The Danish Girl
The Danish Girl lacks an immediacy and vibrancy, as well as a genuine sense of emotional connection.
To ski down Everest. The notion is at once magnificent and ridiculous, brave and silly. To spend $3 million, to muster an expedition of 850 men and 27 tons of equipment, to sacrifice six lives in order to photograph a man skiing down a mountain for four minutes . . . what a peculiar and wonderful thing we have here in the human ego.
The man who did it is Yuichiro Miura. In 1964, he set a world ski speed record of 108 miles an hour. According to his best calculations, he would surpass that speed in the first seven seconds of his descent of Everest. To decrease his chances of setting additional records (including the record for an inadvertent descent all the way to Nepal,) he decided to use a drag parachute on his way down the mountain.
No one, not even a skydiver, had used a parachute before at 27,000 feet, and there was some question of how effective it would be. Too effective and he might be airborne. Not effective enough, and c'est la vie. "The Man Who Skied Down Everest," the film of Miura's adventure, won this year's Academy Award for best documentary. That's all the more remarkable because the expedition wasn't undertaken in the first place with a film in mind. Miura arrived at his idea after what's described as a "half-joking conversation" with Sir Edmond Hillary. Presumably, it was Hillary who was joking.
Miura warmed up with practice runs down Mounts McKinley and Fuji, and went down Everest in 1970. Some 320,000 feet of film were shot during the expedition, but they weren't edited into a theatrical documentary until last year. The result is a movie hard to make up our minds about; it's awesome in its photography of the mountain, it's thoughtful and analytical in its narration and yet we're stuck with the question of whether this trip was necessary.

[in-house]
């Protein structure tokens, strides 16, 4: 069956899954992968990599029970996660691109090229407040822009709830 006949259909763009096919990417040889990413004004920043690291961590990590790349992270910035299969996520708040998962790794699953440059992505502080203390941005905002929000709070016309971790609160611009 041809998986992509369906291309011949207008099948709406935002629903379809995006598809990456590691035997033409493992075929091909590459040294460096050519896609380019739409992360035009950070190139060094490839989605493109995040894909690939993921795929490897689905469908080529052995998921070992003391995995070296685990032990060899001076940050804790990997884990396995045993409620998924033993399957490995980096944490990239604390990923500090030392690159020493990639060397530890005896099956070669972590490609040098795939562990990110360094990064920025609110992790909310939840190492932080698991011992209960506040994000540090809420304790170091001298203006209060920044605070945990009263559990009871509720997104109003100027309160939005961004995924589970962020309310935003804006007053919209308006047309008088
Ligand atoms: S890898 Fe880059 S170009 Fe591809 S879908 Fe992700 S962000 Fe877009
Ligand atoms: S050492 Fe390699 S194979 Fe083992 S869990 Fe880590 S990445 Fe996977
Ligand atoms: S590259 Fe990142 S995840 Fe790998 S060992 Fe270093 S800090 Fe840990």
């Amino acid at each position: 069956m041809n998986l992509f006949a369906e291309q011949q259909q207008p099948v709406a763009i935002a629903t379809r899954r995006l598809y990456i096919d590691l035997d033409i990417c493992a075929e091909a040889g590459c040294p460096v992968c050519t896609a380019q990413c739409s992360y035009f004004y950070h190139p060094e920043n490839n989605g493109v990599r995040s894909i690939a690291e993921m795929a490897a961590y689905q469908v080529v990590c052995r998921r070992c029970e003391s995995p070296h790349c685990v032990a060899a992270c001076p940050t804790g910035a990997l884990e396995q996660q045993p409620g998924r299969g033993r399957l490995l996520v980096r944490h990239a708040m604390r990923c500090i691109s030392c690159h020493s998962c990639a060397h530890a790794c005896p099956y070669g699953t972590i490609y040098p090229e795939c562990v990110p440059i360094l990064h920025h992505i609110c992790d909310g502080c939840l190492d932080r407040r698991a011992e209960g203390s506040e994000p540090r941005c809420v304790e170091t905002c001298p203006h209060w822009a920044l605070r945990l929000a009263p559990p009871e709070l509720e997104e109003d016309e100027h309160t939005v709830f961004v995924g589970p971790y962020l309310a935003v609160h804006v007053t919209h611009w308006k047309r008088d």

The footage of the downhill run itself must have been terribly difficult to photograph. Miura, starting just below 27,000 feet, hoped to descend several thousand feet and stop short of a deep crevice that would have killed him. Three cameramen were positioned to record the descent, but with their huge 1600mm, telephoto lenses at distances of up to 10,000 feet, they had almost no margin for error. Only one of the cameramen was able to keep Miura in frame for the full descent, and the resulting footage - grainy because of the distances involved - is positively eerie.
We see Miura, close-up, at the start of his run, garbed like an astronaut with an oxygen mask, face protector, transistor radio and crash helmet. He is afraid, he tells us (in an English narration based on his diary) not of dying but of failing - having come this far, he must do something to justify the cost in money, effort and lives. He launches himself. He Plummets downhill at a dizzying angle over almost pure ice. The parachute releases. He falters, regains balance, reaches a bone-jarring speed, falls and then tumbles over and over before finally halting just short of the crevice.
What did he prove? Not that he could ski down Everest, perhaps, but at least that he would try. Does his attempt place him in the history books next to Hillary, or Evel Knievel? We leave the film not knowing. Perhaps the title - "The Man Who Skied Down Everest" - provides a clue, No matter how long Miura lives, how far he travels, how many people he meets, he will always be an easy man to introduce at a party.
Matt Zoller Seitz reviews and reflects upon Jesse Eisenberg's New Yorker piece about film critics.
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